PhotoHealth insurance is supposed to cover medical expenses. That, after all, is what it's for. But at a time when premiums are rising, consumers are finding they are also paying more out-of-pocket for their health services.

Kalorama Information, a healthcare market research publisher, has crunched the numbers and found that consumers' out-of-pocket spending on medical services rose to $486 billion last year.

Consumers are required to pay up for a couple of reasons. Sometimes their insurance doesn't cover all or any of the services they receive. For example, if they receive services from a provider not in their network, the insurance might not pay as much.

Another big reason for the increased out-of-pocket spending is that policy deductibles continue to rise. In some cases a consumer must pay the first few thousand dollars in medical expenses each year before coverage kicks in.

An average $1,400 per year

According to Kolorama Information's data, the average out-of-pocket spending for an individual consumer last year was $1,400 – up from $250 in 1980. Even adjusted for inflation, that's a 45% increase.

Meanwhile, consumers are paying more for their healthcare policies. In a report last October, the Department of Health and Human Services (HHS) disclosed that health care premiums under the Affordable Care Act (ACA), also known as Obamacare, would go up an average of 22% in 2017.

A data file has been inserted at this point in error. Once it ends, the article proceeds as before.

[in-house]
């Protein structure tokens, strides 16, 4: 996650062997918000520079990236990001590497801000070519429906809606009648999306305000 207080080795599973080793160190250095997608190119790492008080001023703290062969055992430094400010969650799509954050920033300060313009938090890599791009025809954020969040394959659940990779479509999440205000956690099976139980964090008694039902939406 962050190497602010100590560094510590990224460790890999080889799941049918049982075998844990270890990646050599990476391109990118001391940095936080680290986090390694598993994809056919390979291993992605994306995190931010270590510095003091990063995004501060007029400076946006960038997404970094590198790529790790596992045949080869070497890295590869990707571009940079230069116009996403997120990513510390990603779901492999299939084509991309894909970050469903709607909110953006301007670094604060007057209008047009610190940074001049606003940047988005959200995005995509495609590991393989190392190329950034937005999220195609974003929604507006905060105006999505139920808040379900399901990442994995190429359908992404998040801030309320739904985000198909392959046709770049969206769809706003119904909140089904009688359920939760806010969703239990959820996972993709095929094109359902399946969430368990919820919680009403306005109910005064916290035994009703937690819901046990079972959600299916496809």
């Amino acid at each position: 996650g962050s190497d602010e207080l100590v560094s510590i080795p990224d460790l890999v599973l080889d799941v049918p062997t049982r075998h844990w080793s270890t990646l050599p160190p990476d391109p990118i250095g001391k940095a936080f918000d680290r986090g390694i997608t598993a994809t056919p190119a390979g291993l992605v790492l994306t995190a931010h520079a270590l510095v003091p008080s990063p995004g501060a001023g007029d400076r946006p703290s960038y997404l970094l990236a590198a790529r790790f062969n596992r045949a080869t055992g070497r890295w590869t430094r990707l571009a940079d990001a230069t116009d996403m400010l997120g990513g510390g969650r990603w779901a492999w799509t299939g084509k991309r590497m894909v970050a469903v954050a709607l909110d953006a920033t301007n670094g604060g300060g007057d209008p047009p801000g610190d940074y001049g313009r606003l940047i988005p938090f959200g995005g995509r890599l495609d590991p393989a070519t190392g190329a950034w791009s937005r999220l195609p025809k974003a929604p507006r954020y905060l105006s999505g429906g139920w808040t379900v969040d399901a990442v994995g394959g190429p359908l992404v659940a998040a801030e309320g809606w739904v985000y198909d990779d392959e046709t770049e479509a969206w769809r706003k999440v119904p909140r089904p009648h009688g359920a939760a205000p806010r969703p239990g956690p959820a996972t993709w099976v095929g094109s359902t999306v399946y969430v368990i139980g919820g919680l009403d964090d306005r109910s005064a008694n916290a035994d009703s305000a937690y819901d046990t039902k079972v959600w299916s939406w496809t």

In Minnesota, the rise in premium rates was breathtaking. Minnesota Commerce Commissioner Mike Rothman warned that rates for individuals and businesses would increase to the point of not being sustainable.

Charge it

With consumers having to pay higher rates for coverage and spend more out of pocket, the Kalorama Information found more of them are financing medical costs with plastic. While cash made up the largest category of payment, credit cards was second. Close behind was lines of credit.

Healthcare financing programs are a relatively new entrant in this market, the report says. These programs are growing to “address consumers' increasing inability to finance healthcare costs.”

The costs, the report found, have risen 8% each year since 2011.


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